After two years of studying three different traps, the most effective one involves a turkey roasting pan, half gallon of water, and some dish liquid.
Tom Kuhar and the Virginia Tech Entomology Department are finding answers to questions about stink bugs.
"With the general public the number one concern is I have bugs in my house. How do I get rid of them?" explains Kuhar.
In addition to looking for the answer home owners want, he's part of a team that has been trying to figure out how to keep the pests from ruining crops.
In 2010 stink bugs invaded. Virginia Tech is part of a task force that was created to figure out how to control them.
The warm weather we are having is the perfect time for stink bugs in our home to begin waking up. They have been living in various parts of our homes since last fall. They start flying around looking for a place to stay warm around September and October. Eventually, the bugs gather in colonies so they can survive the winter.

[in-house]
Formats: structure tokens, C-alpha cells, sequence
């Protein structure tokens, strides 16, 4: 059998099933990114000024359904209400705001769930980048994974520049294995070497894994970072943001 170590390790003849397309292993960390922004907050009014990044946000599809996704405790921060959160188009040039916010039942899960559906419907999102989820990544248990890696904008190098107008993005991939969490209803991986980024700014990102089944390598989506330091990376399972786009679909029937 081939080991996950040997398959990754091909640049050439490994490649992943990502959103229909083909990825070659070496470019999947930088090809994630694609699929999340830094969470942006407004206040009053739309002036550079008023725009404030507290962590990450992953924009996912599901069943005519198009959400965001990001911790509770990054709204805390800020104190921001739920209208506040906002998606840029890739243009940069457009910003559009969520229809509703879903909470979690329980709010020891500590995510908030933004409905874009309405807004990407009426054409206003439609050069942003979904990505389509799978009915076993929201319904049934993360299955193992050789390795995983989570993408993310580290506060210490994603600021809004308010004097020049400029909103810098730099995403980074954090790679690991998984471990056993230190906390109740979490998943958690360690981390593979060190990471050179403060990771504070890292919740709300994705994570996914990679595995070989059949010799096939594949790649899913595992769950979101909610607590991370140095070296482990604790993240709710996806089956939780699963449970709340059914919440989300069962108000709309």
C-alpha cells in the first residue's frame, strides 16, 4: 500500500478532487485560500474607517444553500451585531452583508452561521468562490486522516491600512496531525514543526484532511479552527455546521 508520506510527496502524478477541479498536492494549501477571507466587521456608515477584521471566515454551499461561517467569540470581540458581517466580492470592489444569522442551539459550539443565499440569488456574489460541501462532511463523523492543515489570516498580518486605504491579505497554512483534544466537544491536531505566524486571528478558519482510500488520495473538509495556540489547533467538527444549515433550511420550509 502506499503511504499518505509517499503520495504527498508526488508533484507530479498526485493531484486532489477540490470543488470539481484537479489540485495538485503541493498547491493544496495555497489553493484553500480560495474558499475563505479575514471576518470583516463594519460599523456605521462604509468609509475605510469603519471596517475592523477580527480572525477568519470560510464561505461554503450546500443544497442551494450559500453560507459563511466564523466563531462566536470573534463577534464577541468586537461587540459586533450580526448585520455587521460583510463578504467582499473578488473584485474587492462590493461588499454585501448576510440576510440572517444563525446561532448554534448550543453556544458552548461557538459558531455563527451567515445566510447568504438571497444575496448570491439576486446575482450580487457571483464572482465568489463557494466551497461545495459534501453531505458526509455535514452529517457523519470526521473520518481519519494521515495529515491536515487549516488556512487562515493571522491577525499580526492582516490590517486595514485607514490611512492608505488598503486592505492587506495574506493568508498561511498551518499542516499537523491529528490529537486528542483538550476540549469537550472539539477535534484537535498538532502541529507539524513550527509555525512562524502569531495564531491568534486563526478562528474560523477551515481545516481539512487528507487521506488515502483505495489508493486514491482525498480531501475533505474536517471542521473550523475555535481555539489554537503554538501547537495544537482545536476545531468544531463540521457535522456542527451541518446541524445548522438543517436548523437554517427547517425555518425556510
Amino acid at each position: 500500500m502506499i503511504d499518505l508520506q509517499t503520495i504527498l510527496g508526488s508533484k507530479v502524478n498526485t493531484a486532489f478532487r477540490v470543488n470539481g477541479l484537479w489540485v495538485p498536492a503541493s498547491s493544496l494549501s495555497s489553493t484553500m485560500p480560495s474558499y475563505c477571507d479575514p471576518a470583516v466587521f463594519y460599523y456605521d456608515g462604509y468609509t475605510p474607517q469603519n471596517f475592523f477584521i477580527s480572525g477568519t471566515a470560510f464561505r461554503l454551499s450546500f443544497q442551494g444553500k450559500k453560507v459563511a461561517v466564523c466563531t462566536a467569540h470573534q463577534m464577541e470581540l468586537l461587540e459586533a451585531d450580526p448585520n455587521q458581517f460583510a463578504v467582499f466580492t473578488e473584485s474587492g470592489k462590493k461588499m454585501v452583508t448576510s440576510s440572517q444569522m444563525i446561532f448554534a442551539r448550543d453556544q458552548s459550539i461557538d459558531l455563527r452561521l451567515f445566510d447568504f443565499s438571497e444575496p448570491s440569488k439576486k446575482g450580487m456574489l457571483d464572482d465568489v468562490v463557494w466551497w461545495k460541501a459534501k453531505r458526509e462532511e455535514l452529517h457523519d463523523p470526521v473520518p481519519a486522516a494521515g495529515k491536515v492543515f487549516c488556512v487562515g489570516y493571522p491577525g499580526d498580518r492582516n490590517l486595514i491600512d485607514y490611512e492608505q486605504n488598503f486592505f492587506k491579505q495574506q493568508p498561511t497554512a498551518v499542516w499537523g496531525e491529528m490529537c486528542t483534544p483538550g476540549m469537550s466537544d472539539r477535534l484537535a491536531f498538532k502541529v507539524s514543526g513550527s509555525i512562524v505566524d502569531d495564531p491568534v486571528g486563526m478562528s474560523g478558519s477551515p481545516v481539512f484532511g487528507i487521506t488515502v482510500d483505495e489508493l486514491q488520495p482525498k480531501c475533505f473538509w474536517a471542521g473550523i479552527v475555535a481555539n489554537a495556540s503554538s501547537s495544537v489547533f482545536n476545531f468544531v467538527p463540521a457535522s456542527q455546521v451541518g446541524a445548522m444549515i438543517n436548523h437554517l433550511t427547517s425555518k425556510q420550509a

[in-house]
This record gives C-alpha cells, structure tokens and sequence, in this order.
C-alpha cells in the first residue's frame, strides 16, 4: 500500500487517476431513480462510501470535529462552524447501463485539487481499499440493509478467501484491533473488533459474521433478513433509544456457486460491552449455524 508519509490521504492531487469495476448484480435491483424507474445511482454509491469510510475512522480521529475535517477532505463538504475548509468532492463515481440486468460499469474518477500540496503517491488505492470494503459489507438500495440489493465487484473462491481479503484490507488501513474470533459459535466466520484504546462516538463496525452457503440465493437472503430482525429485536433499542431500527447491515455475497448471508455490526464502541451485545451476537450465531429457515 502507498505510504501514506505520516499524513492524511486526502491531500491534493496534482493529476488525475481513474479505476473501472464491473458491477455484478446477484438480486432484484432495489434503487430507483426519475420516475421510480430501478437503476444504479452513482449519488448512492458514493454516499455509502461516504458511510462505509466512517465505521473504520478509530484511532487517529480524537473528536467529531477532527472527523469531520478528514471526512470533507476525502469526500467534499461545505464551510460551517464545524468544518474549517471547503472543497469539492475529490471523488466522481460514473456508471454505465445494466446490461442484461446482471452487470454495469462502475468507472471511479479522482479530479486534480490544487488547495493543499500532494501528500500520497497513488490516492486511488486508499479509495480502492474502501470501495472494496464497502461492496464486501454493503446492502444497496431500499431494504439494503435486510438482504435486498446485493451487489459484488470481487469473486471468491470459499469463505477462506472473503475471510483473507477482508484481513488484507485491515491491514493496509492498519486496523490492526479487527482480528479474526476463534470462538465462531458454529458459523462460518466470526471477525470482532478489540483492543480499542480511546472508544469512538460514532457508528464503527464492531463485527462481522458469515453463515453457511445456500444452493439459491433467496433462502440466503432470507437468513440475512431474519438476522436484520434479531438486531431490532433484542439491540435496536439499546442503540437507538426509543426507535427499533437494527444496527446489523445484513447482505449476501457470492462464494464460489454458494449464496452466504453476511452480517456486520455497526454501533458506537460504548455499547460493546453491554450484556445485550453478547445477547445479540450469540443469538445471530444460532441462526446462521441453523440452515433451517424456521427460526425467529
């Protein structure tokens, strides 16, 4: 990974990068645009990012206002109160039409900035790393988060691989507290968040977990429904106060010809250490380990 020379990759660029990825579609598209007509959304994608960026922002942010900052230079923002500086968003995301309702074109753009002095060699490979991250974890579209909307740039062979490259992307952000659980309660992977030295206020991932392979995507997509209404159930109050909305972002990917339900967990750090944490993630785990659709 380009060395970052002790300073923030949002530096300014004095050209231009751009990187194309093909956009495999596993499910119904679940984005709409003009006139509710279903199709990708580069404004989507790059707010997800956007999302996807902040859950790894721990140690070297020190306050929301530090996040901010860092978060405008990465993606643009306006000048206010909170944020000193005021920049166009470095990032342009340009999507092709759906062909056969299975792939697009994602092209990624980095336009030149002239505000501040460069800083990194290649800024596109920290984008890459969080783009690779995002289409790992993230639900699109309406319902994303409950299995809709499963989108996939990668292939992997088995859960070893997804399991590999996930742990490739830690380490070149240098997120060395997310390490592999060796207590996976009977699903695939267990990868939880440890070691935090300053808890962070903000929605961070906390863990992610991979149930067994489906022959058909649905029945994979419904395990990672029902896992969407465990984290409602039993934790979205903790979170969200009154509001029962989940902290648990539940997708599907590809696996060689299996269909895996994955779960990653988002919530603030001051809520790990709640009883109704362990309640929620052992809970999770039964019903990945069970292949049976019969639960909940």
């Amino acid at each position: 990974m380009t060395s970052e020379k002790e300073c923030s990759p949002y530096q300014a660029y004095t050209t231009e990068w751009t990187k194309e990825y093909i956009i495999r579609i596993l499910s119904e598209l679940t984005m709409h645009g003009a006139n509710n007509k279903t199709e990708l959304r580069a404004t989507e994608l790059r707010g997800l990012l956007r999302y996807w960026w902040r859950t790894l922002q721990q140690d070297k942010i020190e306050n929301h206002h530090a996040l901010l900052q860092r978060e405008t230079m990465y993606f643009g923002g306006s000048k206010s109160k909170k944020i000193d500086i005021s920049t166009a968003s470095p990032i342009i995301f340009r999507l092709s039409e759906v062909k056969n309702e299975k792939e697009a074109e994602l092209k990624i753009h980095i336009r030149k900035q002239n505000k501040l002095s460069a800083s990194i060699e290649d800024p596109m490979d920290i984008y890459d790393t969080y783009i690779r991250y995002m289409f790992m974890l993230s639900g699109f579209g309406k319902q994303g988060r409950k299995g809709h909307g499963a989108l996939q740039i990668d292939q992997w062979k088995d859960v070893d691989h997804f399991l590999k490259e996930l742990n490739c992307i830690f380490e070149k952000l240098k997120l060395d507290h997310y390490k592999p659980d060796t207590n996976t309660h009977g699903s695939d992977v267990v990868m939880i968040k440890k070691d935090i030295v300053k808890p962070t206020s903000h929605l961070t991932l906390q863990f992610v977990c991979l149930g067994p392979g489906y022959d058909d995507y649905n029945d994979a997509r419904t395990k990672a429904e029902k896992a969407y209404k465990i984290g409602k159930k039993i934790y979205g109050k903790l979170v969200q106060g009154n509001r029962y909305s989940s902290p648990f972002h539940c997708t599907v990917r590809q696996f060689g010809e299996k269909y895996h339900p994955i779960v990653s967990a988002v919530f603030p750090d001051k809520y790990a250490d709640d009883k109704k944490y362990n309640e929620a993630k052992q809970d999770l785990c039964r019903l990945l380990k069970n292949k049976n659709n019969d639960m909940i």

"What these bugs are doing then is trying to find that spot where they are going to spend the winter. It might be underneath siding or inside someone's attic," says Kuhar.
All of the snow and cold weather we had over the winter may help us this spring because any bugs that took shelter outside likely died.
Virginia Tech Graduate Research Assistant, John Aigner has spent two years researching the best way to catch and kill stink bugs in the home.
"My idea was to take traps that you can purchase at your local hardware store and test those traps against rumored traps that we found on the internet that are home made, " explains Aigner.
He found the homemade trap was thirteen times more effective that the traps you can buy in stores.
"This is just a turkey pan that you purchase from your grocery store. Add a half a gallon of water and some Dawn dish detergent. Then, shine a desk lamp on the pan of water. The cost of this trap is around 7 dollars versus the other light traps that are as much as thirty to fifty dollars," says Aigner.
His research involved placing the pan of dish water with the light shining on it in a dark room for twelve hours at a time from 7:00 at night until 7:00 in the morning.
Aigner's research is good news for homeowners but the search for a crop fix continues.
Pesticides did not solve the problem.
"We ended up having secondary pest outbreaks after spraying these products basically insects that weren't pests before all of the sudden we killed their natural enemies,"explains Kuhar.
Right now, researchers are planning to go back to China where the bug originated to collect its natural enemies. The idea is to bring those enemies to the United States to fight the problem.
Copyright by WSLS - All rights reserved